Experian has a sophisticated presence on Facebook, but says it doesn’t mine that data
Facebook, the most visited site on the Internet, houses a gold mine of information for marketers eager to know what consumers think and do. And little excavation is needed: Facebook’s 845 million users willingly post personal tidbits during the 53 billion minutes they spend on the site in a given month.
As the three credit bureaus–Experian, TransUnion and Equifax–delve deeper into products and services that help businesses profile potential and existing customers, Facebook becomes a natural place for these companies to dwell. All three maintain pages there, but it’s the one with the smallest following that’s doing the most interesting things.
Experian, with a little over 6,460 fans, uses Facebook to promote its financial literacy program and to try to educate individuals, one-on-one. The company posts a mix of tips, news stories and inspirational quotes. It also posts chatty status updates that often ask questions designed to get people to respond. “Happy President’s Day! Who is your favorite president?” “The most I ever spent on a meal was $____.” “What are you saving up for right now?”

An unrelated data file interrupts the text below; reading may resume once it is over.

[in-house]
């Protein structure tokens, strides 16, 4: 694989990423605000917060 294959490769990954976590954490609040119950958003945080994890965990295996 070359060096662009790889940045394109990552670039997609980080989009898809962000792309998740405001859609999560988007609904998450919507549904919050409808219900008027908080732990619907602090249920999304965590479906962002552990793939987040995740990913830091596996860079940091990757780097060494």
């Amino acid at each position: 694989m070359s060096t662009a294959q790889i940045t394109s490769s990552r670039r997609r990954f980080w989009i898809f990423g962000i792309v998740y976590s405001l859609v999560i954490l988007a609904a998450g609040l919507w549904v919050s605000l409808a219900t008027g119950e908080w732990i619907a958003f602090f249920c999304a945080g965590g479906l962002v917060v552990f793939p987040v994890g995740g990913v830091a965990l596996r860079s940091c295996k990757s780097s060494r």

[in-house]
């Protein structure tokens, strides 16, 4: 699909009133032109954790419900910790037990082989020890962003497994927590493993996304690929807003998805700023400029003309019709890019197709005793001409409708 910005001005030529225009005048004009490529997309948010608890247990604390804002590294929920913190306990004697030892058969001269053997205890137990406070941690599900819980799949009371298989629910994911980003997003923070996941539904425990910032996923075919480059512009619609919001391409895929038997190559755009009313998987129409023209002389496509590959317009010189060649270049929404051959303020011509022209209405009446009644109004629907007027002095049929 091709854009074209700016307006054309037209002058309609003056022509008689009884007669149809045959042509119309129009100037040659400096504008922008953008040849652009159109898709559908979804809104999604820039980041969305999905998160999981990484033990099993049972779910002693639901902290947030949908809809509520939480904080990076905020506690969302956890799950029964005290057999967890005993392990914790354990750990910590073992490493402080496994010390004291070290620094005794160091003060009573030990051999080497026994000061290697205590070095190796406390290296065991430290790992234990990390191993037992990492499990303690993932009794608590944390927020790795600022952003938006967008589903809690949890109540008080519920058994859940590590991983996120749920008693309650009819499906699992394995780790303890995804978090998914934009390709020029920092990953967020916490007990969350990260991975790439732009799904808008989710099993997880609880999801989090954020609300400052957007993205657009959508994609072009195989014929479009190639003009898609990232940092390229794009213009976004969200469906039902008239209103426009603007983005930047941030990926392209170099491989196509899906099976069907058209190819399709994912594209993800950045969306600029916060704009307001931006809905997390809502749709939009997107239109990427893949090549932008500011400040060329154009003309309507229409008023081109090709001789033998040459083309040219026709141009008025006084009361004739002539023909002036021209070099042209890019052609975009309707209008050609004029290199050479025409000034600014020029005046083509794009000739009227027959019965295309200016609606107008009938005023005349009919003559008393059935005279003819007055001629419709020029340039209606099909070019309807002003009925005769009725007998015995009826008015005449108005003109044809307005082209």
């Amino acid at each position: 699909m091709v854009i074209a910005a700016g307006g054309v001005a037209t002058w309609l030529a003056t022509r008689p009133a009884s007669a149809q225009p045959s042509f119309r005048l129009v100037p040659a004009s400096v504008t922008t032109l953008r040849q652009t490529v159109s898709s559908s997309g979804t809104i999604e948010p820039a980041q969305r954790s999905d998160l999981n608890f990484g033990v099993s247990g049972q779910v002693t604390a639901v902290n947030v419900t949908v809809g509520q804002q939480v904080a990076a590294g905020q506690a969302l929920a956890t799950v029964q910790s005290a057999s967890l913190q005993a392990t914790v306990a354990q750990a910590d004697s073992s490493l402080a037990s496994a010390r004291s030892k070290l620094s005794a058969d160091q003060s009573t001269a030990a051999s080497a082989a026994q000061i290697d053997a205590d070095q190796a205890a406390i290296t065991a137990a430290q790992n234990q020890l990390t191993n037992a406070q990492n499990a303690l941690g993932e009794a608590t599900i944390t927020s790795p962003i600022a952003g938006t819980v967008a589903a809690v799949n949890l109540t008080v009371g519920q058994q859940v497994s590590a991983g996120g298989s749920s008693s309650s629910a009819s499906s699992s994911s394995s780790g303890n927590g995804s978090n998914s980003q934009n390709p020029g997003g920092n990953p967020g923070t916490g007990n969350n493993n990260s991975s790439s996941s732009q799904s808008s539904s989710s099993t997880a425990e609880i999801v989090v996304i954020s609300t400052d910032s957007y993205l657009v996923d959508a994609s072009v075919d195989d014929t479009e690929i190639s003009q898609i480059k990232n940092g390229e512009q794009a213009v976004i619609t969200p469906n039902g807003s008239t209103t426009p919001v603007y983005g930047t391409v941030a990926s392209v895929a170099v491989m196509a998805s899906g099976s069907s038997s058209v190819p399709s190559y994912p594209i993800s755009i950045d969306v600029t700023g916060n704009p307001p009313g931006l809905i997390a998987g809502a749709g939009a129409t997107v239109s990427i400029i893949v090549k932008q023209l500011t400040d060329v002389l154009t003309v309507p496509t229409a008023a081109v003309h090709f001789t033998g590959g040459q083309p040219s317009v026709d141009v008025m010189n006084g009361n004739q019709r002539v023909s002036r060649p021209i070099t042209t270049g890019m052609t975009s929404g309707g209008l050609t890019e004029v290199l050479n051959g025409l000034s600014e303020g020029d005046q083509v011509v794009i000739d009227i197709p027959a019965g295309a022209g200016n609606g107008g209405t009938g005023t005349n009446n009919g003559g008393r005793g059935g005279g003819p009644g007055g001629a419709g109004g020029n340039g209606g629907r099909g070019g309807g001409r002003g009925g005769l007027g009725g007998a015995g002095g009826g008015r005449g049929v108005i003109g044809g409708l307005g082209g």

Competitor Equifax, by contrast, mainly issues statements about financial topics and points its 122,650 fans to its corporate blog, where it promotes products and services.
Experian’s goals are to engage consumers, promote financial literacy and strengthen the Experian brand, says Gerry Tschopp, senior vice president of public relations. He insists that the company isn’t mining consumer activity on its Facebook page for marketing purposes. “No. That’s not the forum for anything like that,” Tschopp says.
“We’re trying to get them to act and change their lives. To think, ‘Maybe I should save. Maybe I should pay down my bills,'” adds Maxine Sweet, vice president of public education at Experian. Sweet also writes an “Ask Experian” consumer column on the company’s website.
Some consumers share too much, asking for financial advice or revealing personal details on Experian’s Facebook page or its website. But for Experian to dive into those conversations would violate regulations and internal ethics guidelines, Sweet says. Instead, inappropriate questions or revelations are heavily edited or not published, she says. “People get very personal with us.”